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FEATURE: The Green Climate Fund – baby steps towards delivery


CDKN’s Ari Huhtala and Christina Elvers report from the meeting of the Green Climate Fund Board in Zambia last week, where the first funding decisions were made.

The board of the Green Climate Fund (GCF) convened last week in Livingstone, next to the great Victoria Falls in Zambia, for its 11th Board Meeting. With only 20 days to go until the crucial COP21 in Paris, this meeting was set to send a strong signal to climate negotiators: Would the GCF move closer to being an institution that channels and delivers large flows of climate finance, or will this much-needed finance continue to trickle, much like the Victoria Falls themselves, due to the (climate change-induced) prolonged dry season?

The Board had set itself an ambitious agenda for this last week in Zambia: the first proposals were to be approved, more implementing entities accredited to the fund, a strategic plan to be adopted and a host of administrative matters to be decided upon.

The agenda item most carefully watched by board members and observers alike was the consideration of funding proposals for projects, the first to ever be considered by the GCF. However, those who expected substantial sums to flow were left disappointed from the outset: the Board considered only eight applications with a total modest budget of $168 million.

Originally, 37 proposals had been put forward to the GCF Secretariat, totalling in excess of $1.5 billion. However, the Secretariat explained that the majority of these proposals were not complete and did not fulfil all of its criteria and could thus not be put forward to the Board for consideration. One reason for this may be the rush to get the first batch of applications in, but it also demonstrates the capacity of countries to put forward fundable projects, and raises questions as to how they could be supported to improve proposal quality.

The proposals that were put forward did, however, represent a wide variety of geographies and issues. Submissions by countries from Peru to Fiji were considered. Proposals spanned climate resilient infrastructure in Bangladesh to a green bonds initiative in Latin America, by multilateral and national implementing entities. Some were in cooperation with the private sector.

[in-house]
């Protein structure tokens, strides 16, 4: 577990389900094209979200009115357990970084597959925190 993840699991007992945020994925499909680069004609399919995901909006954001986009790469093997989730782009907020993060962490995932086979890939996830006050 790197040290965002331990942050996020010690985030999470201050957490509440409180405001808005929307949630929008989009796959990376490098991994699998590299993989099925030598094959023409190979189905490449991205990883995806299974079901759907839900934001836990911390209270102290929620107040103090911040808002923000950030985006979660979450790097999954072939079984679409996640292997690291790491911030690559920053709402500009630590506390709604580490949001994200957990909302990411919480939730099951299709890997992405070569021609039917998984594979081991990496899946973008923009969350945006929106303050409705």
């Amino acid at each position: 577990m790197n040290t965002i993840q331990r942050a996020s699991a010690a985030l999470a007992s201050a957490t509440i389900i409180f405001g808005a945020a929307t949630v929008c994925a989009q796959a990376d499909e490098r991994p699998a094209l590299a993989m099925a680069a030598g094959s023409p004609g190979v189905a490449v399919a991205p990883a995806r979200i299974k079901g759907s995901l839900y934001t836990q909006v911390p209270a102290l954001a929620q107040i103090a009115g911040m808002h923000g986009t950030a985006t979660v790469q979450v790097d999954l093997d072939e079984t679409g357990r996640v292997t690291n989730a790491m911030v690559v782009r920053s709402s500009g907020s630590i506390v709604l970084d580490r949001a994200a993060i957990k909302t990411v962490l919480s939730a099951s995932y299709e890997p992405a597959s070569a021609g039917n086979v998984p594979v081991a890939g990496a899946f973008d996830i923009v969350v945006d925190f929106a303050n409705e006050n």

The discussions around the proposals revealed tensions and the potential for trade-offs between getting things moving fast to ‘oil the new system’, and the expectation to come up with innovative, transformational projects that are embedded in robust national strategies, have impact at scale and unlock other resources at scale.

The discussion also highlighted other obstacles that make the Board’s work seem cumbersome at best. The Board debated for many hours about whether it even could approve any proposals without having certain policies in place. A rather curious situation arose in which a number of developing countries opposed approval, while developed countries pushed for it. In addition, the discussion highlighted the difficult dual identity of this being a Board of a development and financial institution at the same time. In this instance, developing country representatives argued for a broader perspective and to include projects which are development-focused but might not at first glance be climate projects, while developed world board members were more cautious.

In the end, at 4am on Friday morning, hours after the meeting was officially supposed to close, the Board approved all eight proposals with certain recommendations and conditions. It also agreed to establish a project preparation facility providing funding up to 10% of requested funding (with a maximum of $1.5 million), to help entities create fundable proposals. Find the decision on the funding proposals here.

In the spirit of moving climate finance, the Board was also set to accredit more implementing entities to the GCF. However, due to the dragged-out discussions on other agenda items (in particular the funding proposals), the Board decided in the early hours of Friday to postpone discussions on accredited entities to its next meeting.

The Board also endeavoured to agree on a strategic plan to clarify its vision. A first draft of the plan had been prepared by the GCF Secretariat and was presented to the Board. However, a number of board members dismissed the Secretariat’s proposal, a Board committee was established to draft a new version of the plan, and the decision postponed. This is not only of concern because the GCF still lacks a Strategic Plan; rather, it highlights a divide between the Board and the Secretariat.

Overall, this Board meeting left many wanting. While it was celebrated as a success that funding proposals were approved, the fact that no new entities were accredited due to time constraints left a bad taste in the mouths of many (not least the representatives of the candidate entities who came all the way to Zambia). If the Board wants to approve finance at scale, it needs to find a way to be more efficient in making this happen, specifically in accrediting entities and approving funding proposals, without compromising on its integrity or its goal to fund transformational projects. Climate change is a fact, and the pressure to speed up mitigation and adaptation action in developing countries is mounting. The GCF has the potential to respond to these challenges at scale. The lessons learned at this Board meeting will hopefully help it to meet the high expectations by both its users and financiers.

To find out more about the CDKN-supported Climate Finance Advisory Service, which provides developing country governments with briefings and advice on the international climate finance negotiations, please visit www.cdkn.org/cfas, where you can also find day-by-day briefings from the Livingstone GCF meetings.

 

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